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Wealthiest African American says COVID-19 can be an opportunity for systemic change

The wealthiest African American, according to Forbes, says that the current coronavirus pandemic has hit especially Black Americans hard after decades of social and economic injustices, but it also allows systemic change.

Robert F. Smith is an American businessman, philanthropist, chemical engineer, and investor. He is the founder, chairman, and CEO of investment firm Vista Equity Partners. Forbes has named Smith on several business lists, including its list of the 100 greatest living business minds, and the wealthiest people in America.

Image credit JUST Capital and JUST Capital Foundation

He is also very active in volunteering activities. For example, he made a huge donation in 2019, when he pledged to eliminate $34 million of student loan debt for the Morehouse College graduating class that year. For the pledge, he was named "Executive of the Year" at the 2019 PitchBook Private Equity Awards, which recognize individuals in the private equity industry who have made significant donations. He was also recognized as one of the 50 people "who defined 2019" on The Bloomberg 50 List.

In a recent video interview with Reuters, Smith claimed that companies that profited from the Transatlantic slave trade should consider making reparations to African Americans.

“I think that’s going to be a political decision that’s going to have to be made and decided upon. But I think corporations have to also think about, well, what is the right thing to do?” Smith said in a video interview.

Smith, the first African American to sign Warren Buffett and Bill and Melinda Gates’ ‘Giving Pledge’, has supported Black people extensively in his altruistic efforts.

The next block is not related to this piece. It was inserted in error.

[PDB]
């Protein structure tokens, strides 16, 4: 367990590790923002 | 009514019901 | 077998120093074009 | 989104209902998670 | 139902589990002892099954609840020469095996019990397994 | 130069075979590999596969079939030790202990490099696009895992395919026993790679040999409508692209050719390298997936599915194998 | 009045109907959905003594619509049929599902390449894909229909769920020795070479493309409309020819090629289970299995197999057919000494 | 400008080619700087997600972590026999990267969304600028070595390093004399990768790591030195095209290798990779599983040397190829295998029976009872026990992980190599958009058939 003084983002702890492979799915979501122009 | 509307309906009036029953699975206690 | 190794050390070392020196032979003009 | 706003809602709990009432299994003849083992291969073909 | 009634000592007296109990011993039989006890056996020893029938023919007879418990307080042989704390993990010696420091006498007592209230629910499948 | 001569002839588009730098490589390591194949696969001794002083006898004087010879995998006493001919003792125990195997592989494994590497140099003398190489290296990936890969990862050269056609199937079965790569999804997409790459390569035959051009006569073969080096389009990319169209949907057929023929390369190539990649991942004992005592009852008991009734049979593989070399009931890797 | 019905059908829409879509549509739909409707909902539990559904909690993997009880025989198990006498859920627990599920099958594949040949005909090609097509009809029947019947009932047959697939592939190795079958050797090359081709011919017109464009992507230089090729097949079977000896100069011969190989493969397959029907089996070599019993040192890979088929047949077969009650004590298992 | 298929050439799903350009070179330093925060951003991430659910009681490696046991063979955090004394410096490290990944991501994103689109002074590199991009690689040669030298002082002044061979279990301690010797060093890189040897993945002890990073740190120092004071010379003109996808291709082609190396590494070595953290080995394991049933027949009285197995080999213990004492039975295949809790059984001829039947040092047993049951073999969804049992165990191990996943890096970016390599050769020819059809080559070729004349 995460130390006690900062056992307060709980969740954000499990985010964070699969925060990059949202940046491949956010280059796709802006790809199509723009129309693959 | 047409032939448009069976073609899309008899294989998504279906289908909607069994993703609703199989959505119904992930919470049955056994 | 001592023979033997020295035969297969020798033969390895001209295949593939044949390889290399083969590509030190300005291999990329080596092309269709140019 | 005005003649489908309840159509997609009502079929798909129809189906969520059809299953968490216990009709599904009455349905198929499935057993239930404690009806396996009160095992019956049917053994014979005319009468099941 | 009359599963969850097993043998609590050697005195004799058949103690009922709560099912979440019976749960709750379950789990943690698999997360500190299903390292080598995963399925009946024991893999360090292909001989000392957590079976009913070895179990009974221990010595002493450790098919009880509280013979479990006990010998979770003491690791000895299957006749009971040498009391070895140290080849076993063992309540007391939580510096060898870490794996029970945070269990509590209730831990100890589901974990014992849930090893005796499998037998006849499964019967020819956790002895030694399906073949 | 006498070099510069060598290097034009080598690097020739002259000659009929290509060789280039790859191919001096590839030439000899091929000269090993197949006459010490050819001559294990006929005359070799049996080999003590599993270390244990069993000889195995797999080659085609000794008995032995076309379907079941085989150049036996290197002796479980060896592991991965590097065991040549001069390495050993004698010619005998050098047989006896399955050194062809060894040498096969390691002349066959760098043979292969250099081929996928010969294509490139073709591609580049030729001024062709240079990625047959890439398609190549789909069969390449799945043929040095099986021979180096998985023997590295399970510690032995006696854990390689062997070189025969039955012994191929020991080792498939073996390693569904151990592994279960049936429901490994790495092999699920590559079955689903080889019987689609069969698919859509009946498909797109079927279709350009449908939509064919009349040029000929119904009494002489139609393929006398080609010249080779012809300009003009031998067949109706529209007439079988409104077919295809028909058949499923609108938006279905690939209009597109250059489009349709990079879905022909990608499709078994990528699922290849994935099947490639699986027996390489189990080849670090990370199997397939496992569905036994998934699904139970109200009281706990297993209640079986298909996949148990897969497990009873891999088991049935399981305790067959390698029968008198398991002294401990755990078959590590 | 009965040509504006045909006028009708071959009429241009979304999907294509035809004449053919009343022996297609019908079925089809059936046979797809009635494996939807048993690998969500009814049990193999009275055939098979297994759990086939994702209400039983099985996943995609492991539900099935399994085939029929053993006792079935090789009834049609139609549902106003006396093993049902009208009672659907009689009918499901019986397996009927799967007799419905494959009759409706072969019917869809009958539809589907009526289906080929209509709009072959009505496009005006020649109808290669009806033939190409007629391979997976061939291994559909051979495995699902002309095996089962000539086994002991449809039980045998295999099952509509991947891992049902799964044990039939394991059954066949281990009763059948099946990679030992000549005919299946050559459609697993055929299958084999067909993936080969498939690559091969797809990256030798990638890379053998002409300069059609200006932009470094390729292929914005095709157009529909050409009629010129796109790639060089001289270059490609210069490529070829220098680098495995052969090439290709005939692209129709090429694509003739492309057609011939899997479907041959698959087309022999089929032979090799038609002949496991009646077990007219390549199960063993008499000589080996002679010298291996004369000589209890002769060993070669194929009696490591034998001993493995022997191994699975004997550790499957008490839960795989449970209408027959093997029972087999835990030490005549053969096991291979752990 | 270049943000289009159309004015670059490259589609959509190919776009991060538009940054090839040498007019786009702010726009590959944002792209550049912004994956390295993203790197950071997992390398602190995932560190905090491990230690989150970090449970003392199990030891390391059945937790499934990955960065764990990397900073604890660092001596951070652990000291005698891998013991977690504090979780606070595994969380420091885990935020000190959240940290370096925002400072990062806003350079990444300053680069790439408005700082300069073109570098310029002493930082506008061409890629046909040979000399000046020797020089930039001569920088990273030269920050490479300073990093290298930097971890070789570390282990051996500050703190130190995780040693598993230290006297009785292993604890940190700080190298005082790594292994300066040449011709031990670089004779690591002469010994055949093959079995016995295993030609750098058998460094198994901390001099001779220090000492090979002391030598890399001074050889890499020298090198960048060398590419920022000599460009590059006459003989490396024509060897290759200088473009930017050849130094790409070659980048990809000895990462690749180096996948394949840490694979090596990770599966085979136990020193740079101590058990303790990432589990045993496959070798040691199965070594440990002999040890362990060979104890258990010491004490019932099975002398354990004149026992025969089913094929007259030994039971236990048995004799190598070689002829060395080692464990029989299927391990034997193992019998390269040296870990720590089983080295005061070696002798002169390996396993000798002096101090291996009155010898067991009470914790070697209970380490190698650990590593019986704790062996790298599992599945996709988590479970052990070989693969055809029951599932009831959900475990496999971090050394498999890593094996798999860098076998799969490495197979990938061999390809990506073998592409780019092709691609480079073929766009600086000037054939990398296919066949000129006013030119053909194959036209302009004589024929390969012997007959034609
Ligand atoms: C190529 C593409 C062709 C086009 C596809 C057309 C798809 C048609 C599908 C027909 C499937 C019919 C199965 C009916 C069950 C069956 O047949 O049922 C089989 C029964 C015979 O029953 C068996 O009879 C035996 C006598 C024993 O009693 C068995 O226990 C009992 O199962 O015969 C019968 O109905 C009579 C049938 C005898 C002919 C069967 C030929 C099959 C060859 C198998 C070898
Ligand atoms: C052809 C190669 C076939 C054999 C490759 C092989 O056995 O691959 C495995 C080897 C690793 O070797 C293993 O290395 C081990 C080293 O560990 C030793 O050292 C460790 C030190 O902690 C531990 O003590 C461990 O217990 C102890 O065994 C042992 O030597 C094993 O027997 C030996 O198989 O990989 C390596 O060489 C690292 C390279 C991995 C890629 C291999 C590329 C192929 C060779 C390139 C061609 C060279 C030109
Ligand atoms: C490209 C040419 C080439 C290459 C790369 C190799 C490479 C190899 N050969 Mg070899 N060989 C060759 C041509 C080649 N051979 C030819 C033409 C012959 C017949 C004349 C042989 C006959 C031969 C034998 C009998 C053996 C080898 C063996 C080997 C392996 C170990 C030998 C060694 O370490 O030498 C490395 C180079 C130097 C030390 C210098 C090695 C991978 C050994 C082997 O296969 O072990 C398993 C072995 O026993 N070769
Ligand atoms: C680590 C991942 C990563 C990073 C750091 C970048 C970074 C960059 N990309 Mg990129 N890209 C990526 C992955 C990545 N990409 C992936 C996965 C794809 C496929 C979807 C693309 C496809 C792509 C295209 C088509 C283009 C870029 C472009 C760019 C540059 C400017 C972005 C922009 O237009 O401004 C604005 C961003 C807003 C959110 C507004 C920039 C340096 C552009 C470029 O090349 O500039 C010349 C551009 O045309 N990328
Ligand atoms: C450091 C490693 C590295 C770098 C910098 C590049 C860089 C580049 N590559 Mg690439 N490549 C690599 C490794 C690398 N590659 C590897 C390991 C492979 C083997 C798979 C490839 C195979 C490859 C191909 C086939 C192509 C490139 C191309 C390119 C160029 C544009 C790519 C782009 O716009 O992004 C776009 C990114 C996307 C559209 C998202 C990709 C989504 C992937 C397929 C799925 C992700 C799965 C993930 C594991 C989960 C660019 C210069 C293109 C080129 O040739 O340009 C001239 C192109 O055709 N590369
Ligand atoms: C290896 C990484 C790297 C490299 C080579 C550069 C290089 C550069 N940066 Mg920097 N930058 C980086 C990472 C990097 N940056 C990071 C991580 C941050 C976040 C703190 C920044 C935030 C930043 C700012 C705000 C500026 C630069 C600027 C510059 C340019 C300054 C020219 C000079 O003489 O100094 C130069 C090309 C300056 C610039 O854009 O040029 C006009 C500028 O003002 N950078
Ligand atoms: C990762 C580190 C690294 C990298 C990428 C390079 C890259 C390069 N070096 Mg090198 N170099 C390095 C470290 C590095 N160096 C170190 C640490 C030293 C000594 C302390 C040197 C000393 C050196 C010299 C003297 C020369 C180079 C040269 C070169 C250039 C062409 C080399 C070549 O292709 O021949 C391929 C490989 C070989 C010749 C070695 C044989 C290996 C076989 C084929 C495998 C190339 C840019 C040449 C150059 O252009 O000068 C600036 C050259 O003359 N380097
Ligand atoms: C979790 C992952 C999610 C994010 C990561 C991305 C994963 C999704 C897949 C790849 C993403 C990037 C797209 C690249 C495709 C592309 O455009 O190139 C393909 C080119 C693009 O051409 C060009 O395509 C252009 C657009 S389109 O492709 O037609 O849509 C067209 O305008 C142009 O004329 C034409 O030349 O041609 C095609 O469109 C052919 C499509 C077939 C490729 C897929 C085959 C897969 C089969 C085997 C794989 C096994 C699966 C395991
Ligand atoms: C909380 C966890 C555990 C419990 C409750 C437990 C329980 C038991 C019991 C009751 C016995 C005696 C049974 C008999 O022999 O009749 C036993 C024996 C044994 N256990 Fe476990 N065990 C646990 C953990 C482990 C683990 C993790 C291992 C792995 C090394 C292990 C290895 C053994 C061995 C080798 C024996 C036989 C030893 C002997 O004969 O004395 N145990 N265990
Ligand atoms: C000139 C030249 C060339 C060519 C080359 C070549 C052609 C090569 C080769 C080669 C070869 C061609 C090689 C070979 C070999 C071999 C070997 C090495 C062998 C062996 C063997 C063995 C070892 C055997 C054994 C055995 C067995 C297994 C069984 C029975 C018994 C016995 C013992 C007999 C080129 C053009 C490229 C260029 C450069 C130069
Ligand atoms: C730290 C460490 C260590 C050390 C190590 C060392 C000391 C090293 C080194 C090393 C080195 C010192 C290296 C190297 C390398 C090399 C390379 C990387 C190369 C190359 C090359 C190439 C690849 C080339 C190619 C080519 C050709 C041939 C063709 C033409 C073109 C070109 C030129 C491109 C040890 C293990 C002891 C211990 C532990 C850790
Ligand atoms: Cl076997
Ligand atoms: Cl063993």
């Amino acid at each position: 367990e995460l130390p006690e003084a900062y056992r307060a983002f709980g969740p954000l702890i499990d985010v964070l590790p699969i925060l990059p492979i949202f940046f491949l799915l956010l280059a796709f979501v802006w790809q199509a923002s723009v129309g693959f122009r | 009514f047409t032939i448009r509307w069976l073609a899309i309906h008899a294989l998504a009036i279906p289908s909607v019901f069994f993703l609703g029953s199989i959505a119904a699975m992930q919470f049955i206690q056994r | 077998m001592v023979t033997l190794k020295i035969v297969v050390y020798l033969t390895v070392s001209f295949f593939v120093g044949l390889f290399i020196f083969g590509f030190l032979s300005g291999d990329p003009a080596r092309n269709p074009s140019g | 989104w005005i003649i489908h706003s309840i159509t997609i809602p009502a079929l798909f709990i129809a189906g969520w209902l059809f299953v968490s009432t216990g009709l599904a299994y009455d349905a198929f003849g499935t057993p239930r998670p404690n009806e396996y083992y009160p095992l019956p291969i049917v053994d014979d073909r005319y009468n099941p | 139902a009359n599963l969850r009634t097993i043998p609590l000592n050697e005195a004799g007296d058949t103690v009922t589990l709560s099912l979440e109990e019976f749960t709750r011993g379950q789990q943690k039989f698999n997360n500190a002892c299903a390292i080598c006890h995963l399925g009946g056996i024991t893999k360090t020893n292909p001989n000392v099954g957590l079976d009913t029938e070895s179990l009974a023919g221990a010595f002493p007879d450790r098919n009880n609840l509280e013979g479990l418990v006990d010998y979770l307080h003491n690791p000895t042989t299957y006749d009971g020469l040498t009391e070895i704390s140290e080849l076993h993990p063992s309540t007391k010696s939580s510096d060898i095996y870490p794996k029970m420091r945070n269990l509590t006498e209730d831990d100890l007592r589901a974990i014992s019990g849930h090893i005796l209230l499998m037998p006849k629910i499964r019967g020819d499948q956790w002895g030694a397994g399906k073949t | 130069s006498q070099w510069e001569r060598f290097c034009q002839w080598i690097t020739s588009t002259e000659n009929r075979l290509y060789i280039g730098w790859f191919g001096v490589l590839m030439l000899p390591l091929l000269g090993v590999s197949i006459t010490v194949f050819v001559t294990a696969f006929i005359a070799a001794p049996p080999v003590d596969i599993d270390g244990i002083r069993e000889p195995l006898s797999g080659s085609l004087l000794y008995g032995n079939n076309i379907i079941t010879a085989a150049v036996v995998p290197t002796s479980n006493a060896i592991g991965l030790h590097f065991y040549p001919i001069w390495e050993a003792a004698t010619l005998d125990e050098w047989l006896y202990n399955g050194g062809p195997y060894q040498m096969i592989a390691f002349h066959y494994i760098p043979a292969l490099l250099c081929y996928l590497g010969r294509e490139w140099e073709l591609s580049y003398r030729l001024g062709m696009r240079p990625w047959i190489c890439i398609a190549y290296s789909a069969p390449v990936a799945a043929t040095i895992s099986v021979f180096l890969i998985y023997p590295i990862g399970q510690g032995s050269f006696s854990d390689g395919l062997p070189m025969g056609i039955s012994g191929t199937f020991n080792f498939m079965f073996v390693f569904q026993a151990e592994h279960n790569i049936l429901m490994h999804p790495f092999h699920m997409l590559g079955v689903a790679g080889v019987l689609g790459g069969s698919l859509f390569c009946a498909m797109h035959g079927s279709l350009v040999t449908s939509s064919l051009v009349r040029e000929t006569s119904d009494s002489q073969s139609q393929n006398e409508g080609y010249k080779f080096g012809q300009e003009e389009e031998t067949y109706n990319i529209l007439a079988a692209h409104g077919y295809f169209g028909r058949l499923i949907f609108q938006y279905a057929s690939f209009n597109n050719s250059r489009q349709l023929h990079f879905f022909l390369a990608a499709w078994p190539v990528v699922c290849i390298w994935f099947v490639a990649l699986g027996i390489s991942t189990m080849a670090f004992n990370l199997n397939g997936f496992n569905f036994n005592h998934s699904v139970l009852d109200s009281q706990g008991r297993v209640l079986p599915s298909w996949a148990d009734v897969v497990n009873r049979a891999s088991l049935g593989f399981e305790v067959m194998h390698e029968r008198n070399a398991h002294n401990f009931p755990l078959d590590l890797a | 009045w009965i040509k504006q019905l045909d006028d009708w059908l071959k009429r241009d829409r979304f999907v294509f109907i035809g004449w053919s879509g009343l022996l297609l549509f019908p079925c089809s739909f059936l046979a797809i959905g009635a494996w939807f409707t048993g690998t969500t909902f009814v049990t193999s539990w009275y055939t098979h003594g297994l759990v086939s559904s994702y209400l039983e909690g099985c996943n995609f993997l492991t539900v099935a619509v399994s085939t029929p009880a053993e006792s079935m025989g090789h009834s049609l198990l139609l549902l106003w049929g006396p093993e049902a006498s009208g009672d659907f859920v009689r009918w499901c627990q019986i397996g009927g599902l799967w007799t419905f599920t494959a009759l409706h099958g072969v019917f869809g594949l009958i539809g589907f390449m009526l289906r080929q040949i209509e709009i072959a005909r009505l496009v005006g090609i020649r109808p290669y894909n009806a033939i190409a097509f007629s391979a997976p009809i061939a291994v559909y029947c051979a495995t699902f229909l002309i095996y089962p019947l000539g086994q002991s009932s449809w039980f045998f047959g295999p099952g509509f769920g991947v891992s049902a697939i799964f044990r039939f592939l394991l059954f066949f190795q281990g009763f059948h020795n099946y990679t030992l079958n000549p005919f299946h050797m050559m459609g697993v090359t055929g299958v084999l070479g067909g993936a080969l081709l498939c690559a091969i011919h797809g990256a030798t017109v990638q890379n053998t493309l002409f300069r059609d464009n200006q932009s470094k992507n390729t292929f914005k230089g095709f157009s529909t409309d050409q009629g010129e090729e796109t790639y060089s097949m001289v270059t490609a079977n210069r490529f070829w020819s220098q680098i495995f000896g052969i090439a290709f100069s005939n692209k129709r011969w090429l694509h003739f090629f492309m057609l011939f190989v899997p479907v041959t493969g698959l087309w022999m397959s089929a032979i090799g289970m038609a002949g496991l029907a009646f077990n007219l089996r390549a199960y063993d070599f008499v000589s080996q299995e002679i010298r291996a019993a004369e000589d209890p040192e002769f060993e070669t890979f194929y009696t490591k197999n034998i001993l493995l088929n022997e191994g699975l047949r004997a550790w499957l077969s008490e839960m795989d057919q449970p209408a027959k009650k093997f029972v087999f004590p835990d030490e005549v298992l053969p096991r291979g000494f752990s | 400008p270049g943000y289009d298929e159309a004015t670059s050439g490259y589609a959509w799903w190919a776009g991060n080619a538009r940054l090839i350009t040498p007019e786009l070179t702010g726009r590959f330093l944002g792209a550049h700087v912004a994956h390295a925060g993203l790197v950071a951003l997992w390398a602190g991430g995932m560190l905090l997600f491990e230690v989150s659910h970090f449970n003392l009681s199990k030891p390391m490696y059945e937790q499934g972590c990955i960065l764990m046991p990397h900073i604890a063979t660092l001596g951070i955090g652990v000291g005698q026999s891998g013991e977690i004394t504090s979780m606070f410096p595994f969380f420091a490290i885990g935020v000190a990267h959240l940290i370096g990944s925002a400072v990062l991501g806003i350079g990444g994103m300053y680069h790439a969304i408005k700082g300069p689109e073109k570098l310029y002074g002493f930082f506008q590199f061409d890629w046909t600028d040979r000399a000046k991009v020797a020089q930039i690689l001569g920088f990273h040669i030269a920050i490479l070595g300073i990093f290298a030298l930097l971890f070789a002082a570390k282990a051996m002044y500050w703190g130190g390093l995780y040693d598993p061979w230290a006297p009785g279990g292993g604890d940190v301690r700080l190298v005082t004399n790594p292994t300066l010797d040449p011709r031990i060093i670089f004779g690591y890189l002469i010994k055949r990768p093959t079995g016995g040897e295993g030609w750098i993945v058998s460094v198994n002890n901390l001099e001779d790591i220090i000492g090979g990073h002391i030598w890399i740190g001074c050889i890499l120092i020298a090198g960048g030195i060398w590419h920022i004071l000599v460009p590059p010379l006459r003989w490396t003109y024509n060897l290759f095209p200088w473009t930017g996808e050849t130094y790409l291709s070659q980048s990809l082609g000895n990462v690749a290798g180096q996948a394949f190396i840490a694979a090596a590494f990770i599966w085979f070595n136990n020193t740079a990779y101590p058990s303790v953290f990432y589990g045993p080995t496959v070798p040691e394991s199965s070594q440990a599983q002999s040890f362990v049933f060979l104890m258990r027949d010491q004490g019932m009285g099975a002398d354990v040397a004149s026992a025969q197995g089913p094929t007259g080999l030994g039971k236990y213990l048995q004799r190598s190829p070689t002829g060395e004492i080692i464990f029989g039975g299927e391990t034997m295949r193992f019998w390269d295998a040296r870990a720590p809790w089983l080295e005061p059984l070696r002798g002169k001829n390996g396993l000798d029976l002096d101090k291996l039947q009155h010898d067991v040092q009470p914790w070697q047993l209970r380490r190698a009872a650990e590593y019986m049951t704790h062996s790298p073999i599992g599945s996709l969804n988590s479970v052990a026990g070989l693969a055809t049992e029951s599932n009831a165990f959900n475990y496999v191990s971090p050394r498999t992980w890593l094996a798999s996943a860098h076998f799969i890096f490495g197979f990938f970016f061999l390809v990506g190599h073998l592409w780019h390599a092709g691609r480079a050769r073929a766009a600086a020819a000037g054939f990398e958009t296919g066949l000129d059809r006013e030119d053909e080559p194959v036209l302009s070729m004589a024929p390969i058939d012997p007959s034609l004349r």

Corporations “can bring their expertise and capital to repair the communities that they are directly associated with the industries in which they cover,” he added. “I think that has to be a very, a very thoughtful approach. But I think action needs to be taken.”

Smith is currently pushing US lawmakers to make more aid available to Black communities. The average small business has two months of working capital, whereas Black businesses have just two weeks, he explained.

The brutal murder of George Floyd in May in police custody in Minneapolis inspired protests in the United States and all over the world against racial inequality and police brutality. Floyd, an African American man, was killed after a Minneapolis police officer knelt on his neck for about nine minutes.

Robert Smith, Founder, Chairman and CEO, Vista Equity Partners, speaks at the Milken Institute's 21st Global Conference in Beverly Hills, California, U.S. Image credit REUTERS/Lucy Nicholson/File Photo

“People are saying now, what can I do to make real systemic change and eliminate and eradicate racism in America?” pointed out Smith discussing the murder of Floyd. “That is an outgrowth of the protest and the realization that this racism is unjust and can’t stand.”

It has been estimated that 70% of the African American community does not have access to a bank branch, therefore many people are reliant on the financial institutions, specifically targeting minorities and economically disadvantaged areas.

“How do we restore, repair and regenerate the economic activity in these communities utilizing the force of the U.S. government and business and partnerships?” Smith said.

Smith added he has been focused on getting capital to community development financial institutions and minority depository institutions, that serve Black and economically disadvantaged communities.

Smith, who grew up during the late 1960s Civil Rights era and now runs a buyout firm that focuses on investing in software companies, said he sees a more broad-based coalition of support for equality for Black people all over the world, not just in the US.

“The allies weren’t as widespread,” when he was growing up, Smith clarified. “Employees of companies are also going to hold the leaders accountable to do something about it. We have a chance for systemic change."

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